Heyl: Plain, Jane? You're not the victim
Good for Jane Orie. The former state senator appears to have embarked on a post-prison career at which she seems capable of excelling.
But can she earn a respectable living being a permanent self-perceived victim?
I don't mean to rain on the McCandless Republican's probationary parade that began in February when she marched away from the State Correctional Institution at Cambridge Springs sans baton. But at 52, it's unlikely she can support herself until retirement merely by playing the casualty of conspiratorial circumstances.
Orie did just that in an interview that WTAE-TV that aired on Monday. Her first public comments since her release were devoid of contrition for the conviction on corruption charges that put her behind bars for 20 months.
Instead, an oft-teary Orie continued to assert her innocence. Although not mentioning names, she again insinuated her jail time was the result of a political vendetta against her by Allegheny County District Attorney Stephen A. Zappala Jr. and his family.
“I think politics is a dirty, dirty sport,” said Orie, who appeared to enjoy her 15 years in the muck until her forced resignation. “When you take stances that are not consistent with that good-old-boys network, you get a target on your back.”
Unfortunately for Orie, those comments are better suited for a different part of the space-time continuum than she occupies. The victim card was easier to play before jurors convicted her of 14 charges that included using state-paid staff to perform campaign work and forging documents.
Even if political foes initially targeted Orie, it's safe to assume no member of the good-old-boys network that she's quick to blame for her woes was on the jury. Her attorneys wouldn't have allowed any of them to be seated.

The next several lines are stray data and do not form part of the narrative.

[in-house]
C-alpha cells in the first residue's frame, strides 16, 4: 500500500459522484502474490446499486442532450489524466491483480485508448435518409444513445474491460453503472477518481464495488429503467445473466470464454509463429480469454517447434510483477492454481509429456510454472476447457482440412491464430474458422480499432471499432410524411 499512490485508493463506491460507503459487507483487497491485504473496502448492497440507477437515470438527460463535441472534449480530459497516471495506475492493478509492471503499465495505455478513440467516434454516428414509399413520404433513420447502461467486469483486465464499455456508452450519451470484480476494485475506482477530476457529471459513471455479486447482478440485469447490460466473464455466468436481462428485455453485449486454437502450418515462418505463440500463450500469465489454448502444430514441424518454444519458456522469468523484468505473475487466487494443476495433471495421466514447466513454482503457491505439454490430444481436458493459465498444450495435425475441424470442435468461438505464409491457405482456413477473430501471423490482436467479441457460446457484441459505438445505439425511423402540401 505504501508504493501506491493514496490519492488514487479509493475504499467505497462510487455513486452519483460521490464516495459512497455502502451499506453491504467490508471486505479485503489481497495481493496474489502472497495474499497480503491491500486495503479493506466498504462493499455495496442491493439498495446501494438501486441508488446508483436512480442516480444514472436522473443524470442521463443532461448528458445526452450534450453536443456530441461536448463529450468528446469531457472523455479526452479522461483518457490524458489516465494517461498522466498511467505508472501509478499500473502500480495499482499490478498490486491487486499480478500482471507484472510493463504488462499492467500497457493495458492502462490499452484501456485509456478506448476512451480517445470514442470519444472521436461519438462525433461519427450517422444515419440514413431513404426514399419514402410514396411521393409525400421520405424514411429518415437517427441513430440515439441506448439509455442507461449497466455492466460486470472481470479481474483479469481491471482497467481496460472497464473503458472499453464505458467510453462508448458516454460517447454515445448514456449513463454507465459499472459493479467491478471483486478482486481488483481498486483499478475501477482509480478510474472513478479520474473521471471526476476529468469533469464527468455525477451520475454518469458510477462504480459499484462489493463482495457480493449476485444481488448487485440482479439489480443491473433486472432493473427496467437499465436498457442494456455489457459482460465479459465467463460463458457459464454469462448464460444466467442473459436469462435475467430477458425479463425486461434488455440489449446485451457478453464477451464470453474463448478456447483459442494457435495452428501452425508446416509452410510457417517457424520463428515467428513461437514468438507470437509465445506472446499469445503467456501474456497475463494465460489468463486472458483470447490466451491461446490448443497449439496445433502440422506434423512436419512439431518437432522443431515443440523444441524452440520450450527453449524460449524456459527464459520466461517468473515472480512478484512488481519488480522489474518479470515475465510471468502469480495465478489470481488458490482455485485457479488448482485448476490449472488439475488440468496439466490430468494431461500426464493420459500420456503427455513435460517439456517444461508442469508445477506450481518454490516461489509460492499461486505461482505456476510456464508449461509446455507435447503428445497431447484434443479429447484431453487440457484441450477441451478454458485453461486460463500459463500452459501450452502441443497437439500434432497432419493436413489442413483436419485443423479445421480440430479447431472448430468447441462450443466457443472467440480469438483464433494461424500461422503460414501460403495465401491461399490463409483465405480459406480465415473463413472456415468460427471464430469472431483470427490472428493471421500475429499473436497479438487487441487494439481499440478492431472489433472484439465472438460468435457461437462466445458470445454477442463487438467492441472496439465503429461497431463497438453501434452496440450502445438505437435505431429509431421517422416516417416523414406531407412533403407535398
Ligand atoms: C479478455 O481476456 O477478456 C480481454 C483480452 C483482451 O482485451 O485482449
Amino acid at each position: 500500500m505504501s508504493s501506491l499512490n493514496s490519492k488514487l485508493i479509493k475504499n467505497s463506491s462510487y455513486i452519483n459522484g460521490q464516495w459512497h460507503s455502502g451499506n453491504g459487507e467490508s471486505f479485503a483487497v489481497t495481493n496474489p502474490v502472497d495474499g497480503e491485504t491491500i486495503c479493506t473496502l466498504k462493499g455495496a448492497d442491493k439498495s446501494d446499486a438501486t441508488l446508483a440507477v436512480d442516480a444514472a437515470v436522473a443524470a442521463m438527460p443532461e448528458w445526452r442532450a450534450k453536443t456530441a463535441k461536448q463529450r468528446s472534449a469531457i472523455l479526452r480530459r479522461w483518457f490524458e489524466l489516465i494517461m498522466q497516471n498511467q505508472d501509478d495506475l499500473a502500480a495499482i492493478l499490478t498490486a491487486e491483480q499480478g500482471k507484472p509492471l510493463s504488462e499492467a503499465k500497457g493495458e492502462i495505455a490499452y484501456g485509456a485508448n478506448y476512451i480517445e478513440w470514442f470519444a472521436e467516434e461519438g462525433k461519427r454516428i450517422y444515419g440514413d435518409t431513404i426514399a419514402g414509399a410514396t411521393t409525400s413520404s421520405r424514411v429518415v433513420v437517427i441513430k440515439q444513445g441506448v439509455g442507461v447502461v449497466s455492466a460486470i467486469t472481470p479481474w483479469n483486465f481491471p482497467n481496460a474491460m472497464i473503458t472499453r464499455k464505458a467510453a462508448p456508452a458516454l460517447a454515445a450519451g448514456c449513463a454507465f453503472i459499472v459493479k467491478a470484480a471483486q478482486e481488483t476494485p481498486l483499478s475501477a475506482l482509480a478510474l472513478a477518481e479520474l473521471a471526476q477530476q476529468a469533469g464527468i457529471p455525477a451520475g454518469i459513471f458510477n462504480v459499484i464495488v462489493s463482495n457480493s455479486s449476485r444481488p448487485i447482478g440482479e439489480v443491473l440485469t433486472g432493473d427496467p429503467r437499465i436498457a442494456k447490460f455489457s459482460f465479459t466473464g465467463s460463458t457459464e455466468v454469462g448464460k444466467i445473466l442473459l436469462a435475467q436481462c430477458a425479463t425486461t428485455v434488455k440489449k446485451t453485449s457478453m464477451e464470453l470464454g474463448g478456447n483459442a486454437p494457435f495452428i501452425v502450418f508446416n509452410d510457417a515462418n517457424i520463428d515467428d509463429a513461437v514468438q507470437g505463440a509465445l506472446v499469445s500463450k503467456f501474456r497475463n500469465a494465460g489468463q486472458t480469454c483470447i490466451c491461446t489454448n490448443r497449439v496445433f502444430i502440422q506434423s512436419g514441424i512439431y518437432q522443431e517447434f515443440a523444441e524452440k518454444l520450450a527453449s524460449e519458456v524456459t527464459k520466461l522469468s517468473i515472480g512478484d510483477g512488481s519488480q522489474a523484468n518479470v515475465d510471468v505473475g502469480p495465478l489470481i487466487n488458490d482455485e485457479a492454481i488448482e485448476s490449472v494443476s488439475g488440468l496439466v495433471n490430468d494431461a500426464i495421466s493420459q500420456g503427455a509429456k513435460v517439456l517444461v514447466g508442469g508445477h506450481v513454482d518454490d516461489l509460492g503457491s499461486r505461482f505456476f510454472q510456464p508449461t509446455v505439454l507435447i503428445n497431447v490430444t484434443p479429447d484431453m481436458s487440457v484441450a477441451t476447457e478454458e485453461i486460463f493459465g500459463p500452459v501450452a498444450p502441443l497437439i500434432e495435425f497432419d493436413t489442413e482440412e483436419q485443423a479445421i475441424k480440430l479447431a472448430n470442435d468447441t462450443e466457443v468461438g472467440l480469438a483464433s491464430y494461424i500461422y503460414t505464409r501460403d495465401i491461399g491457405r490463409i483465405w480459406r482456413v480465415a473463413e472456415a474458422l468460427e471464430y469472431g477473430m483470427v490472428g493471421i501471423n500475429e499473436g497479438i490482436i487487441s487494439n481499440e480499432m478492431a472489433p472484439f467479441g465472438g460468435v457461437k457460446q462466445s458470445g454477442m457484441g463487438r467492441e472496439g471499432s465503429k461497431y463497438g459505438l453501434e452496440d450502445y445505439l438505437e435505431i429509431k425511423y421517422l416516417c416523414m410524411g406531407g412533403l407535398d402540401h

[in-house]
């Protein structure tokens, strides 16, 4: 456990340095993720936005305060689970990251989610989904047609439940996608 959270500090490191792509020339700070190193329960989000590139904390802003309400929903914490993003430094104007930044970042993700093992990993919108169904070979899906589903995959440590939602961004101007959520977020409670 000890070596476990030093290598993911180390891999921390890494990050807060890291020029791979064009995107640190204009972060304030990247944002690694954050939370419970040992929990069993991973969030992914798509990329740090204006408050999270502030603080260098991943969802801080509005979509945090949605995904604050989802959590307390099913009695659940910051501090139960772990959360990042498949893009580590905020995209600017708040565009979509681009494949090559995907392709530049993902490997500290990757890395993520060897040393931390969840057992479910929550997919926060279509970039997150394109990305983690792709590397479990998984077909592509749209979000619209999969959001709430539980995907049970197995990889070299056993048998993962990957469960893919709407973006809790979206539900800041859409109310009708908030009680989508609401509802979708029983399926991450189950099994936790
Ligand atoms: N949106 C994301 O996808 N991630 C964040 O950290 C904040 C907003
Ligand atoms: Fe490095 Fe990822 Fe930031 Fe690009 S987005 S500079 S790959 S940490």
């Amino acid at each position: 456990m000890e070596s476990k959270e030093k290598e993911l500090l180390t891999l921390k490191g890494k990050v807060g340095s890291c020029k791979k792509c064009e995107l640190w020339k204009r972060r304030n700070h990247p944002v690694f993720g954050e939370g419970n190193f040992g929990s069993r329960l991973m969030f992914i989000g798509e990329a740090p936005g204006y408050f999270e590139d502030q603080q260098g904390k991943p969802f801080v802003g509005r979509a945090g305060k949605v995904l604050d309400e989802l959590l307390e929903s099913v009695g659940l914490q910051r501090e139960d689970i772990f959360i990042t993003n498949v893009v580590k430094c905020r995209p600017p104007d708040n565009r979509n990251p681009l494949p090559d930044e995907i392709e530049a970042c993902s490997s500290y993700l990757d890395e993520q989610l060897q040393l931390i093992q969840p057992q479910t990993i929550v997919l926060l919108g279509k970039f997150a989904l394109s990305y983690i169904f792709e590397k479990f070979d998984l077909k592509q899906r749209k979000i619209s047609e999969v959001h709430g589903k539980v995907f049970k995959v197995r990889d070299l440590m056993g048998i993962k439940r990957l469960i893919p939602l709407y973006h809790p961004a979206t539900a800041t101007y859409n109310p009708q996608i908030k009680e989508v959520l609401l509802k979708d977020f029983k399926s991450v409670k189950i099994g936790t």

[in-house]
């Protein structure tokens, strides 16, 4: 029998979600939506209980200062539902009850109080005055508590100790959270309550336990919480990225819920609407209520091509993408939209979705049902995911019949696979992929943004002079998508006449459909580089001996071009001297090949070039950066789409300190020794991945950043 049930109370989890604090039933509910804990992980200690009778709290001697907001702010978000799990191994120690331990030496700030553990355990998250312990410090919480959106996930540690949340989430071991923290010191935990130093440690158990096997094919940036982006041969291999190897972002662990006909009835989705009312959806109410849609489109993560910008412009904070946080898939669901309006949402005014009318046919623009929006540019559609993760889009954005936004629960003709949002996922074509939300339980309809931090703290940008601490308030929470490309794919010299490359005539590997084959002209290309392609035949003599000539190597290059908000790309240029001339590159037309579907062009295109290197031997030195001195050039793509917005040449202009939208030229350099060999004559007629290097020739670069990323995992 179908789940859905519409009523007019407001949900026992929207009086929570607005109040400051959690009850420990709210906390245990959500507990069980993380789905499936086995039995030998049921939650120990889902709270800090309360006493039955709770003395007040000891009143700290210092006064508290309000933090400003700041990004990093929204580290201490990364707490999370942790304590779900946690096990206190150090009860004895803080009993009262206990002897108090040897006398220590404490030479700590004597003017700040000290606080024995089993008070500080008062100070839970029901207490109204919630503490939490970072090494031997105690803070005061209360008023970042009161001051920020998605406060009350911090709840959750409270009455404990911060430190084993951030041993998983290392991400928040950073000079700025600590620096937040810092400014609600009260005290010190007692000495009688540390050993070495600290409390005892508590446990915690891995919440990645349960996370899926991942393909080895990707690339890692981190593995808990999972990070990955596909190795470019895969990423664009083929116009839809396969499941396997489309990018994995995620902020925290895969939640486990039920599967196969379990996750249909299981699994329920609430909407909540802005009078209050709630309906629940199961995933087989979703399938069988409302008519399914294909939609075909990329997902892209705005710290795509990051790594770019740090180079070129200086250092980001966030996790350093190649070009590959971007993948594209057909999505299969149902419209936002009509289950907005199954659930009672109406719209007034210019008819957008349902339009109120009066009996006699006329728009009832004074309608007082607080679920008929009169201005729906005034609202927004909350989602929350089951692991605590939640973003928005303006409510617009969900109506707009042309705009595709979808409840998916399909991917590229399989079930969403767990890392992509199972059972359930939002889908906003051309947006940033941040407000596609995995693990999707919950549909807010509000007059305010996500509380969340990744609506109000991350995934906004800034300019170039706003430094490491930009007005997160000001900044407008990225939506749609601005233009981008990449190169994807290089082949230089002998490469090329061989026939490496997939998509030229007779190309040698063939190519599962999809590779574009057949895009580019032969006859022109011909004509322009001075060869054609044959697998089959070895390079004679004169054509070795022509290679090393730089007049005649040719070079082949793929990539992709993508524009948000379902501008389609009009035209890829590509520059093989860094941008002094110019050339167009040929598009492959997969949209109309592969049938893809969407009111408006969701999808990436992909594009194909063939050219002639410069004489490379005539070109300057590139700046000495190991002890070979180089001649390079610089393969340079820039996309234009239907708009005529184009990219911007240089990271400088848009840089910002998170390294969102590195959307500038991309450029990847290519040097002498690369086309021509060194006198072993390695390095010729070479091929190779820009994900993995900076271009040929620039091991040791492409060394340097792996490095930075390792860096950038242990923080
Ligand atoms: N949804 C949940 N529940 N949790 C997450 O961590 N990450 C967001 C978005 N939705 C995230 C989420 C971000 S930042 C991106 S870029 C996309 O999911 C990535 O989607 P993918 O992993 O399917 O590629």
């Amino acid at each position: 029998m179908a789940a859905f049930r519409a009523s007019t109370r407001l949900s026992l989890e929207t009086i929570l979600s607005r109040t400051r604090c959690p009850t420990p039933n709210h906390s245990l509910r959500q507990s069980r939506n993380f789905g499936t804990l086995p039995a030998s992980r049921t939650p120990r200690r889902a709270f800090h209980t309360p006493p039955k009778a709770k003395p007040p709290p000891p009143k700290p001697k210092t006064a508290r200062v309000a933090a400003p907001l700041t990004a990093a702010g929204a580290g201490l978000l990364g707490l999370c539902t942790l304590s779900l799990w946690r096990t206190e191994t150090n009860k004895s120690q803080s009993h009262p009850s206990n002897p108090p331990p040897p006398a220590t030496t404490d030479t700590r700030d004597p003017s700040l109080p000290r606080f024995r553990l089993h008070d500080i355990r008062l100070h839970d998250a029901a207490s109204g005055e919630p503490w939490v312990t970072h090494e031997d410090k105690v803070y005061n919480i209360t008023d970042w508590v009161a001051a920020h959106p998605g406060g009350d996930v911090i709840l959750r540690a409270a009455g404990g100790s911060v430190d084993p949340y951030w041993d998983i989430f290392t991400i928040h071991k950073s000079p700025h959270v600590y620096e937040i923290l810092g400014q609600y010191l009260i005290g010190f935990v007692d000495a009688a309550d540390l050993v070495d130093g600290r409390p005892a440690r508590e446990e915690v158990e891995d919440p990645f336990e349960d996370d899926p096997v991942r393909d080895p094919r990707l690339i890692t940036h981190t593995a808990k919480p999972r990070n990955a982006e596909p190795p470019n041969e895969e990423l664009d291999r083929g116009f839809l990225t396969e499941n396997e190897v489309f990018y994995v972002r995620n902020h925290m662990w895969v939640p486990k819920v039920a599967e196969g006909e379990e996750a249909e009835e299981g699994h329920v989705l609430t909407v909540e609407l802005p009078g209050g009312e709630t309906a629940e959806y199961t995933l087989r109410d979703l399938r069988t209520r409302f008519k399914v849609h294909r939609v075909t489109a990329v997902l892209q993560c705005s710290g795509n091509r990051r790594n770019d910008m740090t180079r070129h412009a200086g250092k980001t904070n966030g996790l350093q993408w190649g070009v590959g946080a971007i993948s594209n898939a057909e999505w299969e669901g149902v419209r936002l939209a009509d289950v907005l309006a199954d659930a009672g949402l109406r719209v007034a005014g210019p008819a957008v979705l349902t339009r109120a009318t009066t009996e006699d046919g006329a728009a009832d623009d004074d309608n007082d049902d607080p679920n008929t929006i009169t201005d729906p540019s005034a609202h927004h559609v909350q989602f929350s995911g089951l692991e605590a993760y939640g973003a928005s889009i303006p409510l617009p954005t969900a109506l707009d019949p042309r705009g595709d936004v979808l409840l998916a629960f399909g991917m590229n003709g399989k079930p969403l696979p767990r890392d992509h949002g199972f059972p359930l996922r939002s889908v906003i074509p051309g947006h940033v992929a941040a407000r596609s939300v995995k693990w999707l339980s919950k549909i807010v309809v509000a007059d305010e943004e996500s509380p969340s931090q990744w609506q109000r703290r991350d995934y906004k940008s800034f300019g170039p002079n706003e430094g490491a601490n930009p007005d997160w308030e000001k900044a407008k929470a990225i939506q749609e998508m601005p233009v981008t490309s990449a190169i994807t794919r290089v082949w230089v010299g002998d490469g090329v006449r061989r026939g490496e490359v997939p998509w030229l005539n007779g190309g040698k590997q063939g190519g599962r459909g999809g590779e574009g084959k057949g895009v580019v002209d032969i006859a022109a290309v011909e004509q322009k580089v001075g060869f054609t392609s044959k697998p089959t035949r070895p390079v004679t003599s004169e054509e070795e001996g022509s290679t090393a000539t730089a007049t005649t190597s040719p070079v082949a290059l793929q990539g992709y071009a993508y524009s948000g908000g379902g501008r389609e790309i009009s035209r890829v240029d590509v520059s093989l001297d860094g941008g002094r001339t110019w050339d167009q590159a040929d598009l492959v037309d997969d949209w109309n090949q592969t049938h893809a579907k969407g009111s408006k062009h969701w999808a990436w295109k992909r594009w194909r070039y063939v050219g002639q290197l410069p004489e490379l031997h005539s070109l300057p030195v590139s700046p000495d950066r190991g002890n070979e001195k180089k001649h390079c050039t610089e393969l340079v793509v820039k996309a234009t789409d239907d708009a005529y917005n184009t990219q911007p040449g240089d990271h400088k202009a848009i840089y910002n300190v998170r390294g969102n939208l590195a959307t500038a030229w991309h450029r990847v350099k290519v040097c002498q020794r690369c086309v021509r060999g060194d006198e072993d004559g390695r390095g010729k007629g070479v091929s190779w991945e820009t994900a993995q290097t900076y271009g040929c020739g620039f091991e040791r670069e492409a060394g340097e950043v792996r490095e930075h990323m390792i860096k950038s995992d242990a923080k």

A telling moment in the interview occurred when the reporter asked Orie whether she used her Senate staff to perform campaign work on behalf of her or her sister, former state Supreme Court Justice Joan Orie Melvin. (Melvin was convicted a year ago of using her Superior Court staff and her sister's staff in two campaigns for Supreme Court.)
Looking as though someone had just snatched her purse, Orie responded: “I was found not guilty of doing anything on my sister's (behalf) ... That's the irony of this.”
She didn't directly address whether she used her campaign staff to aid her campaign. Most likely that's because the jury decided two years ago that she did.
Discussing her future — besides reporting to a probation officer for the next decade — Orie vowed: “I'll do everything I can to fight to restore the name my mom and dad earned.”
It's sad. The self-perceived victim is pledging to climb into the boxing ring, oblivious to the knockout punch delivered against her long ago.
Sadder still, she inflicted the blow.
Eric Heyl is a Trib Total Media staff writer. Reach him at 412-320-7857 or firstname.lastname@example.org.
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